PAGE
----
When most of us hear the word Appalachia a certain image comes to mind.
An exhibit on display at the August Wilson Center, Downtown, not only reminds us that we live in Appalachia, but also teaches a newly formed term, "Affrilachia."
"Affrilachia (af-ruh-LAY-shuh) is an emerging term that describes African Americans who live in the Appalachian region," says Cecile Shellman, artistic director of visual arts and exhibition initiatives at the center. "The term was coined by a poet from the South. His name is Frank X. Walker, and he is the founder of a group of poets who call themselves Affrilachian poets."
The exhibit, titled "Common Ground: Affrilachia! Where I'm From," features 46 works by 31 artists, not only from Western Pennsylvania but nearly the entire Appalachian region, stretching from southern New York to northern Georgia.
Shellman and Sharif Bey, professor of art from Syracuse University, were responsible for organizing the northern portion of the exhibit. Marie Cochran, an independent art curator and art professor working in North Carolina and Georgia on the Affrilachian Visual Art Project, was responsible for organizing the southern portion.
"That's why you'll find two different colored labels throughout the exhibit," Shellman says. "Some are pink, which represents artists from our region, and others are green, which were mostly from the South.
"We're not grappling for whose better, Pittsburgh-area artists or those outside of Pittsburgh," she says. "We're all a part of this common stretch of land, and it's about where we are from conceptually, artistically, emotionally and what we can produce. We can have this collaborative show, and you might not know where the artist is from, whether it be Pittsburgh or some little hollow deep down in Georgia somewhere."
Each of the works hold its own among what is a diverse mix of styles, mediums and modes of expression.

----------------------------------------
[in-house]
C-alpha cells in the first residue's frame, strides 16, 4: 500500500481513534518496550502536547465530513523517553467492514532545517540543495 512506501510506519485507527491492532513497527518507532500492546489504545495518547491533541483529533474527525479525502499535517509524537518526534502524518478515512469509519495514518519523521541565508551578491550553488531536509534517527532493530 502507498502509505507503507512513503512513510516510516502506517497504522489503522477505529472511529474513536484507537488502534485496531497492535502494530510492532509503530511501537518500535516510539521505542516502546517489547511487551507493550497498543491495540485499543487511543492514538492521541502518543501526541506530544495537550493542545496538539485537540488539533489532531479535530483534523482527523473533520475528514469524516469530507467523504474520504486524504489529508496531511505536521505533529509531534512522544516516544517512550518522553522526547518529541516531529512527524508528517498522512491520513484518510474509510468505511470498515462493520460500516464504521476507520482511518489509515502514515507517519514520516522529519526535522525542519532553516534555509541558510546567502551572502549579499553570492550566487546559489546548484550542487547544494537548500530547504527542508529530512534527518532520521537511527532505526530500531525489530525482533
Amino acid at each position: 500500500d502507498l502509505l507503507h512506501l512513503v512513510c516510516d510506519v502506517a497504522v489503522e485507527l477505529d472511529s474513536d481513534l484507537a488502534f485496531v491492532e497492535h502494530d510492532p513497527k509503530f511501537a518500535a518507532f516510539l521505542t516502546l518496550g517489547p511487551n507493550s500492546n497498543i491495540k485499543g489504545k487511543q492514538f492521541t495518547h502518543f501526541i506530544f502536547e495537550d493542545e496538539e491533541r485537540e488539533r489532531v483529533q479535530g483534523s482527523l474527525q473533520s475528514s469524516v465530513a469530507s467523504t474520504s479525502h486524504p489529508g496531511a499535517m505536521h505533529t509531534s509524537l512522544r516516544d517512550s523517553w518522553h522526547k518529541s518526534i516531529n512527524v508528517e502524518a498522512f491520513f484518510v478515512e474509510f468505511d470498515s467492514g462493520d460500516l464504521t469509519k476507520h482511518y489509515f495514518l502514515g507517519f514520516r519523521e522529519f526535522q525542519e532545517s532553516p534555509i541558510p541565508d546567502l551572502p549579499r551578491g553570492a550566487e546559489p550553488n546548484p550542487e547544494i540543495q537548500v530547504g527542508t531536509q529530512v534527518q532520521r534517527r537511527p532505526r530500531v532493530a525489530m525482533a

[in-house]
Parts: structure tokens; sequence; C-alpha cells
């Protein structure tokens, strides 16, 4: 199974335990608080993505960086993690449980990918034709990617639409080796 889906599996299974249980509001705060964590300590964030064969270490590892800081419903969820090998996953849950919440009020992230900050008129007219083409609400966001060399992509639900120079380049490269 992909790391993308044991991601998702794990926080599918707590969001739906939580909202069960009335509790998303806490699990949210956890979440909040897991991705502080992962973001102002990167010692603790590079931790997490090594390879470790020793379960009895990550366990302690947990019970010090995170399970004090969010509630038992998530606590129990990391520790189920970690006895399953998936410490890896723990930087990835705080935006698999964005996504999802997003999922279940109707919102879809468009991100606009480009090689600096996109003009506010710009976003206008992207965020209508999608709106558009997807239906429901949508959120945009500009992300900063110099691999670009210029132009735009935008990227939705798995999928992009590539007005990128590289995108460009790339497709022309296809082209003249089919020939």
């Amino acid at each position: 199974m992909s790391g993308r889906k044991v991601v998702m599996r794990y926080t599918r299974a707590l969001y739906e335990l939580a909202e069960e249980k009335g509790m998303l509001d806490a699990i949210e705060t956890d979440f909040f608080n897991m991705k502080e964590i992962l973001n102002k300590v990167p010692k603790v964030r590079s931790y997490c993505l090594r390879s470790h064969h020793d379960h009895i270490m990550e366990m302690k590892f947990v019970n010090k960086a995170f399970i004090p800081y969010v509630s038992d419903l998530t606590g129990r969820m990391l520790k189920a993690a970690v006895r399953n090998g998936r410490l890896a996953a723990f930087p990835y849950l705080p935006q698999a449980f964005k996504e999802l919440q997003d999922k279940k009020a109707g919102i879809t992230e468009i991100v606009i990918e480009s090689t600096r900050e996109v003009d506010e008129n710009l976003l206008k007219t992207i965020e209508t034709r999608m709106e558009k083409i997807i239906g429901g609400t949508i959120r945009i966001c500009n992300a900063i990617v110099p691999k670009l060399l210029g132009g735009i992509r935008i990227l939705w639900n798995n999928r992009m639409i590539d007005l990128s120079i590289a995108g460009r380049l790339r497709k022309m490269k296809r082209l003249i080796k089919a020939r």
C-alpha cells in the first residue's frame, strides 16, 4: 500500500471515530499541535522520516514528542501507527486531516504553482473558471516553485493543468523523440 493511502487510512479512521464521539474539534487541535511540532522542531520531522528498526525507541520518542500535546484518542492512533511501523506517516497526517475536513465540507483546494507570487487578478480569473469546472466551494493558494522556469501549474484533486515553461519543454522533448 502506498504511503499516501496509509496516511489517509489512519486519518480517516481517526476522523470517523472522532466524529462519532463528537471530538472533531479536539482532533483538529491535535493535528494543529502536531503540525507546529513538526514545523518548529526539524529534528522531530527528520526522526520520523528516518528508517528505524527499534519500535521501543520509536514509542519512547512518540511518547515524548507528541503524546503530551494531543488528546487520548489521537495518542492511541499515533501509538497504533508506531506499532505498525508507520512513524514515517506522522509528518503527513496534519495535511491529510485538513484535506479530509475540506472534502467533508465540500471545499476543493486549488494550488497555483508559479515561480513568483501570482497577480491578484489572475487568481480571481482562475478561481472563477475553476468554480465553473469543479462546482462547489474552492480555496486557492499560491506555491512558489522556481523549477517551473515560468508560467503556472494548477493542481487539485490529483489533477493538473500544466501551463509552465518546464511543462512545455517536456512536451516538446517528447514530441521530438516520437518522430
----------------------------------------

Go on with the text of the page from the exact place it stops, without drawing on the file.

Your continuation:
For example, works by Pittsburgh-area quilters Mayota Hill, Tina Brewer and Sandra K. German mix well among abstract sculptures by Christine Bethea and Vanessa German.
The Germans are related. Sandra German (the mother) makes the most elaborate allegorical quilts, and Vanessa (the daughter) displays assemblage sculptures that combine baby-doll parts with musical instruments.
"Vanessa's sculptures have fiddles for bodies to reference the music of the Appalachian region," Shellman says.
Where Vanessa German's baby-doll sculptures -- "Affrilachian Fiddle #1" and "Affrilachian Fiddle: Blues/Grass" -- are covered in beads, tiny toys and cockle shells, in similar fashion, Brewer and Sandra German's massive 8 1/2-foot-diameter skirt, titled "Gazelle," also is covered in beads and cockle shells.
Visitors may remember this skirt from the 2009 FashionAFRICANA Legacy Show at the center, and at the center's grand opening celebration that year, when a male model wore the piece and welcomed visitors to the center.
As arresting as that piece is, there are many more attention- grabbing works on display, most notably Willis (Bing) Davis' altar- like installation "Portable Shrine in Homage to the Middle Passage. …